I haven't been writing much here or anywhere else for that matter lately because I am in process of quitting smoking. Writing is a trigger for me and I find it EXCEEDINGLY difficult to sit at the computer typing away without also puffing away. So, I've been trying to avoid it as much as possible. Avoiding triggers during at least the first four weeks of the quit is critical. So I've been declining invitations where I know people might be smoking, avoiding situations that would normally make me "tense" and I've warned most friends and colleagues that I am quitting therefore I could blow at any moment.
I began trying to quit this year (again) in February and have been struggling with this damn addiction ever since. February & March were ridiculous but in April I joined a Smoke-Free Project group which prepares one to quit, establishes a plan for doing so and provides an enormous amount of much needed encouragement and support. This is all fine and worked well pretty much until this morning when I just had a lapse.
I had to go to the market to pick up some supplies and on my way there I noticed a good many smells. The wooden water tank company on the next block was sawing wood and it had the most marvelous bitter scent of galbanum. A little further on, I was struck by the odor of new oak leaves and the difference between their scent and those of other trees. Once I hit Bedford Avenue, I began picking up food smells from the cafés & restaurants I was passing and it was all good - especially the smell of fresh brewing coffee which I don't really drink anymore. Noticing these marvelous smells was a big change for me from recent outings when I was pretty much only aware of the horrible smells one encounters daily in New York. I have a terrifically sensitive nose and even when I am smoking I can smell a lot of things that others can't. When I am not smoking however, I swear I can smell EVERYTHING - especially odors that are frankly appalling. I don't know what the olfactory version of "blinding" is but that's what it's like.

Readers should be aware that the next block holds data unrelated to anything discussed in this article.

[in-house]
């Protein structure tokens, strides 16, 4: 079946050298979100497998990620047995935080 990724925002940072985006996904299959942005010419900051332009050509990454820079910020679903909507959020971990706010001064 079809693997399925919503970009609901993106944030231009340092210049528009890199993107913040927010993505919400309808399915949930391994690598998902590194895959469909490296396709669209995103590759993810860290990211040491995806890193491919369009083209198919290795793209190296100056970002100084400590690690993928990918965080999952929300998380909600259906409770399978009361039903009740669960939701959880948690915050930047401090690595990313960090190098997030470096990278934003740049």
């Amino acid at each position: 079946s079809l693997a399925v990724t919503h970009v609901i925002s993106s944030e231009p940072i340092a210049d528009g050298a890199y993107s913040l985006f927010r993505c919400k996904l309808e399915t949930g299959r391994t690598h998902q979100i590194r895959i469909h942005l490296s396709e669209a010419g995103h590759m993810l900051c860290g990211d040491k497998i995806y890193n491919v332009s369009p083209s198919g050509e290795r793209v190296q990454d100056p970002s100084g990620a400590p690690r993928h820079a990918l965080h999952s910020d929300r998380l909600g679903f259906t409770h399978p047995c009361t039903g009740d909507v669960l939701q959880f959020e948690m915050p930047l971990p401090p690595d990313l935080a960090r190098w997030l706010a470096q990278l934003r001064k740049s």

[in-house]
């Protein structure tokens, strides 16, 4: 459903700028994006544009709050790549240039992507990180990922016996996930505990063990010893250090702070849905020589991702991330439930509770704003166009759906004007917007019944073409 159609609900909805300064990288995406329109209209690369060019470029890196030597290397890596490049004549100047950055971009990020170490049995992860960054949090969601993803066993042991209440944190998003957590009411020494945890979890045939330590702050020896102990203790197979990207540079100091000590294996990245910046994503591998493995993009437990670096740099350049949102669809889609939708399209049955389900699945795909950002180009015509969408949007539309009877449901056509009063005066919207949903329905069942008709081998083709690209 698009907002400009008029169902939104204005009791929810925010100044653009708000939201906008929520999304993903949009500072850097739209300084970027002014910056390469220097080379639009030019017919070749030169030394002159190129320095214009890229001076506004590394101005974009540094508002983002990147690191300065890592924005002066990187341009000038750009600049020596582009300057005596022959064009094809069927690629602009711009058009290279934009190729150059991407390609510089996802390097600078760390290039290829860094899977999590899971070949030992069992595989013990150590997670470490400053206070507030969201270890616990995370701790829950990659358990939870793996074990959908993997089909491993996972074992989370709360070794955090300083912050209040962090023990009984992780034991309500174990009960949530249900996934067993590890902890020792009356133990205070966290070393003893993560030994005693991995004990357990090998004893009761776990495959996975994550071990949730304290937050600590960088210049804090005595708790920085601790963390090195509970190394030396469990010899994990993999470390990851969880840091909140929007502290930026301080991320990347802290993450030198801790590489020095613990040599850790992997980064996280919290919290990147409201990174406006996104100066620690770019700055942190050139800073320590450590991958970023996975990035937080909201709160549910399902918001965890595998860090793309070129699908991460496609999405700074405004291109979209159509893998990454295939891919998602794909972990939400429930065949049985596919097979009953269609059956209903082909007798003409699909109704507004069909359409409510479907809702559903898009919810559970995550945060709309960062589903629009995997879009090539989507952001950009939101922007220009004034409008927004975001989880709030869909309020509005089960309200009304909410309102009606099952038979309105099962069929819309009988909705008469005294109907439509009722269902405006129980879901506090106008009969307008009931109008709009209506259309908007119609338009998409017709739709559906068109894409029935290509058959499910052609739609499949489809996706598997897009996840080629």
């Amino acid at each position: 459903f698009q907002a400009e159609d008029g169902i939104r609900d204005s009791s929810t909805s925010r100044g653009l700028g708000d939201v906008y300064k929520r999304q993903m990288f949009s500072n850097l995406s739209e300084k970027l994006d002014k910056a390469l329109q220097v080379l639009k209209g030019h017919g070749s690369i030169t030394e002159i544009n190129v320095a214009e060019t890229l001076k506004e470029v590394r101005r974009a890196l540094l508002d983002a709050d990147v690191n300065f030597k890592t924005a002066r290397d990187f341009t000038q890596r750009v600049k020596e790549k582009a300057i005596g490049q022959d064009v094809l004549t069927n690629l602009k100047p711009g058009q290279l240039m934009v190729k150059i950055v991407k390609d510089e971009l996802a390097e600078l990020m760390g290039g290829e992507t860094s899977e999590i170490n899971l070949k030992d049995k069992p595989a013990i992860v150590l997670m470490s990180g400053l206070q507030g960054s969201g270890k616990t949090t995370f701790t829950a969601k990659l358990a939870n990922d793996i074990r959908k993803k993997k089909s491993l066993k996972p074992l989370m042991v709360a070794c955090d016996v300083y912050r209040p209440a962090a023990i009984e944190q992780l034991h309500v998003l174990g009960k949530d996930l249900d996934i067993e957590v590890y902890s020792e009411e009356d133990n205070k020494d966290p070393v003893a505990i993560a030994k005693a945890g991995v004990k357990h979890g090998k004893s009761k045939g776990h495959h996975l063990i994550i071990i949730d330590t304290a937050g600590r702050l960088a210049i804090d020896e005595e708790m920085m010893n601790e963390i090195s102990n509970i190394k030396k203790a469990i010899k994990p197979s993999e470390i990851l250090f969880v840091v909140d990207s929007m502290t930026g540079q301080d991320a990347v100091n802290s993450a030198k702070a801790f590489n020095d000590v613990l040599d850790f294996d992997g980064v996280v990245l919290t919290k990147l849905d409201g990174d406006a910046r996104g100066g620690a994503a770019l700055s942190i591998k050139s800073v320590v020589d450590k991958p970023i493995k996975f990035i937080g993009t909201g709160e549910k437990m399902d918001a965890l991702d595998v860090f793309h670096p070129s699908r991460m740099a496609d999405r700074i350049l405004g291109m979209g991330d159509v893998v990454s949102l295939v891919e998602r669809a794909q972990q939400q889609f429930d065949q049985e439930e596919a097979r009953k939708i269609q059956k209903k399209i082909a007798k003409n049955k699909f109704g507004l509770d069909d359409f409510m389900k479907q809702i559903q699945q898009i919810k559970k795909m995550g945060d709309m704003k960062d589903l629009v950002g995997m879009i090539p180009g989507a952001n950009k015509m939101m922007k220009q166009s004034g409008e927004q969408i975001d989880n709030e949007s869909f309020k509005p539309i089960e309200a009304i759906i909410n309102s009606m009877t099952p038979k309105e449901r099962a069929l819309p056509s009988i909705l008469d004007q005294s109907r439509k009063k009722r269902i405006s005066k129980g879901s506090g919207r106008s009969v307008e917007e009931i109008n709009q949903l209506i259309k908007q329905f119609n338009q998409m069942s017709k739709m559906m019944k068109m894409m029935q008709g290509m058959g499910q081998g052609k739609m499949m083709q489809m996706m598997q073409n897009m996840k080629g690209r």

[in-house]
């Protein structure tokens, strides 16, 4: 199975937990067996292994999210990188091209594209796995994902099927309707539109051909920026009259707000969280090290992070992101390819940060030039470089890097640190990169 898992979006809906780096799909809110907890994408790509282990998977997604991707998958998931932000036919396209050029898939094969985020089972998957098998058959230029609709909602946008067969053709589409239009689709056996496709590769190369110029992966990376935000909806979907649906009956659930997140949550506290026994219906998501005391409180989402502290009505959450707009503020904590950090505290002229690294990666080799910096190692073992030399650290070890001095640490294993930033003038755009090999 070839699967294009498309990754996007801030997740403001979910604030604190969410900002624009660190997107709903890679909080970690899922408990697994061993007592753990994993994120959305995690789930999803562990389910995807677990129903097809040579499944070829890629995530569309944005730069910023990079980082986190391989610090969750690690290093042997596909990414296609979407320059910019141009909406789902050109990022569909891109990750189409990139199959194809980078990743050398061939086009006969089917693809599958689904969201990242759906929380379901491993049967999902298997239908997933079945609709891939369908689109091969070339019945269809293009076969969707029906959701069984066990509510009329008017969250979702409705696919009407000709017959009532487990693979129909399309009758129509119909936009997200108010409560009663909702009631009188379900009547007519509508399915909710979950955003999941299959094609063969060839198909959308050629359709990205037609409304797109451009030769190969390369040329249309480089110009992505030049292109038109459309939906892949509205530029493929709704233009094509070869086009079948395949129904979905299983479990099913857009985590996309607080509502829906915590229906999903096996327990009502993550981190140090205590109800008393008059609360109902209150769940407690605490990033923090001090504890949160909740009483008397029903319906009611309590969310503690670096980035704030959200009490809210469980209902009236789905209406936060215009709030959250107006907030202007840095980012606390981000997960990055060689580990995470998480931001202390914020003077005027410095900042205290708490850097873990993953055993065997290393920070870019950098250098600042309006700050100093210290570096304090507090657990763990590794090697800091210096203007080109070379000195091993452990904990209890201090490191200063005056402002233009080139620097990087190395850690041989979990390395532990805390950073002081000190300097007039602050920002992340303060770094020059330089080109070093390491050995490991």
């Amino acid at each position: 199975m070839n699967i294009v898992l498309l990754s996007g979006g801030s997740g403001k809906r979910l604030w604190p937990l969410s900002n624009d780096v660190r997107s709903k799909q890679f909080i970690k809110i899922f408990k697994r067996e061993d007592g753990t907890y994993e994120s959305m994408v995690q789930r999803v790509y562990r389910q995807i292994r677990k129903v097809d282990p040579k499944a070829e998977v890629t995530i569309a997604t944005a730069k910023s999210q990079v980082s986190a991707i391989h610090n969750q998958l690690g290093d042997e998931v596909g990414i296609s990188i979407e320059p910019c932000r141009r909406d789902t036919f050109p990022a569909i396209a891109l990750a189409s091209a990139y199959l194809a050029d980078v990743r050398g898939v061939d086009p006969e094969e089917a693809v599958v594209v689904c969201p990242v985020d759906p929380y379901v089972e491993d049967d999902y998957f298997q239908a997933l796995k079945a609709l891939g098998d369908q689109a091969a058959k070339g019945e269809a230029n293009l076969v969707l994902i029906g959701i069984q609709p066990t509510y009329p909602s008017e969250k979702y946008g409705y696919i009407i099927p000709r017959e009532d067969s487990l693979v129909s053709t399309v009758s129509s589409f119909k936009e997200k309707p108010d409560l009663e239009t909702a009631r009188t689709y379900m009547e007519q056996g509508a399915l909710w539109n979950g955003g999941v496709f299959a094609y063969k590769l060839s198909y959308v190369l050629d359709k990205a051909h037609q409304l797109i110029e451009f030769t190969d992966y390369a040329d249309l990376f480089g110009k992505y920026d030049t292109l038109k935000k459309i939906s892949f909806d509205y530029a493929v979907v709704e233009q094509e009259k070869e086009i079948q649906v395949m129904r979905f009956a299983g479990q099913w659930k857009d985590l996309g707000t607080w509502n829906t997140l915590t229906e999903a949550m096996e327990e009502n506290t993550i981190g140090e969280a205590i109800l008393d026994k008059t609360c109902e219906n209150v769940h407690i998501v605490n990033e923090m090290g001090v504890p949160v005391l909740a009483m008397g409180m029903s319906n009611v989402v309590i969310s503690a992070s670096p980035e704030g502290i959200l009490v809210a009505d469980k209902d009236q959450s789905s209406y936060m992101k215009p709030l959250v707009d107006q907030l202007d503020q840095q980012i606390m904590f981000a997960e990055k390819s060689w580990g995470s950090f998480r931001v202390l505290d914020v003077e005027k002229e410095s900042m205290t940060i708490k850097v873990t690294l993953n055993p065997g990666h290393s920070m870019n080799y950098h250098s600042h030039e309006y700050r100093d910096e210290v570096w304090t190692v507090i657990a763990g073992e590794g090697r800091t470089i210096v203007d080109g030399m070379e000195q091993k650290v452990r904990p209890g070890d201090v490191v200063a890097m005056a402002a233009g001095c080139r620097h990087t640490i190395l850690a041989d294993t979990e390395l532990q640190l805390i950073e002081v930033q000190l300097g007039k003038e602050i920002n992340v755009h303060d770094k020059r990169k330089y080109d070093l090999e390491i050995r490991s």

Now when I left the studio to go to the market, I was on the point of exploding. Since I am basically two weeks into my quit, I am still very much in the middle of the stage where the subject experiences intense mood swings and can be meek & mild one minute and raging like Godzilla on a visit to Tokyo the next. This is not pretty to watch and certainly most unpleasant to experience first hand. While the group has been very helpful in providing tips to deal with these wildly changing moods, the addiction very cleverly makes the subject feel that the ONLY thing that is going to prevent the head from going Super Nova thus laying waste to the Tri-State Area is a cigarette...
Thanks to the group and the wonders of modern psychotherapy, I've managed to identify my triggers and I know precisely what I expect cigarettes to do for me. Since I formally quit two weeks ago, I have had very little trouble in not responding automatically to triggers and no longer feel the necessity to light up after meals, when I'm bored, having drinks with friends or simply lying around in the evening.
Mornings on the other hand are an entirely different matter - ESPECIALLY work day mornings like today. I've long known that I smoke far more in the morning than at any other time of the day. This was confirmed by a group exercise where we listed every single cigarette we puffed during a 24 hour period from the very first upon waking to the very last before bed. On the average work day, I had four within half an hour of waking - one while waiting for the water for tea to boil, one while the tea was steeping and then two with the first actual cup. On higher stress days (and who doesn't have those on a regular basis in this town?) I could get through an entire pack before the clock struck noon.